Second, as the excerpt above illustrates, Virgil is welcomed into elite, white, Boston society. Had this been Philadelphia or New York, I might have accepted it, but Boston? Boston was not exactly a bastion of interracial egalitarianism in the late 18th and early 19th centuries. Yes, there were definitely successful free black citizens living there, but they didn’t mingle freely in upper-class white society. They were successful in a parallel black world, for the most part. (Kaye writes that she modeled Virgil on a successful mixed-race businessman, but that man lived in Philadelphia and was three-quarters white.)

Moreover, miscegenation was illegal in Massachusetts during this period, so while Virgil and Kate’s marriage would have been officially recognized because it was legal where it took place, it most likely would have caused them considerable difficulties once they returned to Boston. I’m not doubting that a free black man could have become prosperous and successful in the north. But for an insurgent slave to escape death, be taken north and freed, and then integrated into white, New England, upper-class society, all before the War of 1812 was over, requires an enormous suspension of disbelief.

Third, the general acceptance of Kate’s relatives, first of Virgil’s visit and then of their romance, was difficult to believe. Yes, there were fervent abolitionists in England during this period (including Sarah Wedgwood, who appears briefly in the novel), but even many of those who wanted to improve conditions for blacks and other colonial populations didn’t see them as equals. For many abolitionists, the ideology of abolitionism stemmed from a belief that it violated their own Christian tenets and was not motivated by egalitarian ideals. The dominant ideology of this era strongly reinforced the concept of different and unequal races, and color differences were explained in racial terms, but race is rarely mentioned in the book.

And finally, much of Virgil’s reluctance to fall in love with Kate and build a future for her turns on the loss of his previous love, Millie, a fellow slave in Virginia. Virgil holds himself responsible for Millie’s death and must come to terms with this for the HEA to occur. I found the depiction of Millie and the whole storyline disturbing, because it reduced her experience to a plot point and made her a cipher. This isn’t uncommon in romance novels; the past loves have to be erased and neutralized for the hero and heroine to have a clear, unambiguous happy ending. But somehow, neutralizing the deep and abiding love between Virgil and Millie (which Kaye depicts very convincingly) felt like a more problematic act of erasure.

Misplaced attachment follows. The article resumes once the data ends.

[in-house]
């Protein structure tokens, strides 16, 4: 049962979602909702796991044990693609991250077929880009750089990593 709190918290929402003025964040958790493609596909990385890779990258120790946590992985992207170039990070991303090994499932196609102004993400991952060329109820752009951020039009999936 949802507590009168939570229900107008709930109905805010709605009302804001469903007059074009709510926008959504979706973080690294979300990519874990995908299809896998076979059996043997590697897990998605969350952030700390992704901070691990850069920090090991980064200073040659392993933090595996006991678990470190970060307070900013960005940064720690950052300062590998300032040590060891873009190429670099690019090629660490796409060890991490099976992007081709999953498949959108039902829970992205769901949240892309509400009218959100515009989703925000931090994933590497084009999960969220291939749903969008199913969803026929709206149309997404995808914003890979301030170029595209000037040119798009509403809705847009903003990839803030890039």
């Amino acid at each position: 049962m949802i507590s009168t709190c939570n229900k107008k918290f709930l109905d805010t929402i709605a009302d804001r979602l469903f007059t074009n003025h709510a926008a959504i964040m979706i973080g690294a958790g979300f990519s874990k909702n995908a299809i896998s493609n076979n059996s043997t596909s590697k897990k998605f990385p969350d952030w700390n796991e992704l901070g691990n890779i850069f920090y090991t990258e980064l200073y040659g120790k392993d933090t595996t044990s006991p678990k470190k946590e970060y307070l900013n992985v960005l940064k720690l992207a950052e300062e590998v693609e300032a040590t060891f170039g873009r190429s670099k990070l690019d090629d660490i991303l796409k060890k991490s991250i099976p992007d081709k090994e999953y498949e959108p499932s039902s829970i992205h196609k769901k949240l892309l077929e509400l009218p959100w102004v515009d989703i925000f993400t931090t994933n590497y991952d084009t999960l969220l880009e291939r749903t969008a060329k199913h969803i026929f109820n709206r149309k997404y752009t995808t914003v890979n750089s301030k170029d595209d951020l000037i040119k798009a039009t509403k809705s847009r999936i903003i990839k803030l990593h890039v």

Despite the author’s obvious effort to research the period, I couldn’t believe in the romance and the implausibility of the hero’s story was too much for me. Worse, it also felt appropriative. I could have more easily accepted a romance between a former slave and an aristocrat if the class positions had been more authentic. For example, had Virgil accompanied his Boston employer to England and met Kate and they had fallen in love, that I could see. But a slave hero who is wearing Weston-cut jackets a decade after being enslaved on a plantation and blending seamlessly into elite English and American society doesn’t just strain credulity; it erases the real experiences and courage of the free and enslaved blacks of that time.

This is a tough novel for me to grade. I had major issues with the way race and slavery were depicted, but the romance story is engaging and the characters are appealing as individuals.

Grade: C

~ Sunita